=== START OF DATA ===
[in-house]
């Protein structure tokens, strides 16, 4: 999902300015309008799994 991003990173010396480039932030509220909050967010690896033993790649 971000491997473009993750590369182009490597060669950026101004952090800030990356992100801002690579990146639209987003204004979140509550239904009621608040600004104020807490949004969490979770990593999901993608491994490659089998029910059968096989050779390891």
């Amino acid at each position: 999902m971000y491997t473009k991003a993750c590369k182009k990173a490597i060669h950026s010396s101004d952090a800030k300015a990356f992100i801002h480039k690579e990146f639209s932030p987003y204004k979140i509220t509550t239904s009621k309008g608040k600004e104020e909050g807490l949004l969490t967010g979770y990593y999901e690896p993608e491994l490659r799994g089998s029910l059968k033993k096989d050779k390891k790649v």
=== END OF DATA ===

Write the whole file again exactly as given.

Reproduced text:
[in-house]
């Protein structure tokens, strides 16, 4: 999902300015309008799994 991003990173010396480039932030509220909050967010690896033993790649 971000491997473009993750590369182009490597060669950026101004952090800030990356992100801002690579990146639209987003204004979140509550239904009621608040600004104020807490949004969490979770990593999901993608491994490659089998029910059968096989050779390891």
């Amino acid at each position: 999902m971000y491997t473009k991003a993750c590369k182009k990173a490597i060669h950026s010396s101004d952090a800030k300015a990356f992100i801002h480039k690579e990146f639209s932030p987003y204004k979140i509220t509550t239904s009621k309008g608040k600004e104020e909050g807490l949004l969490t967010g979770y990593y999901e690896p993608e491994l490659r799994g089998s029910l059968k033993k096989d050779k390891k790649v």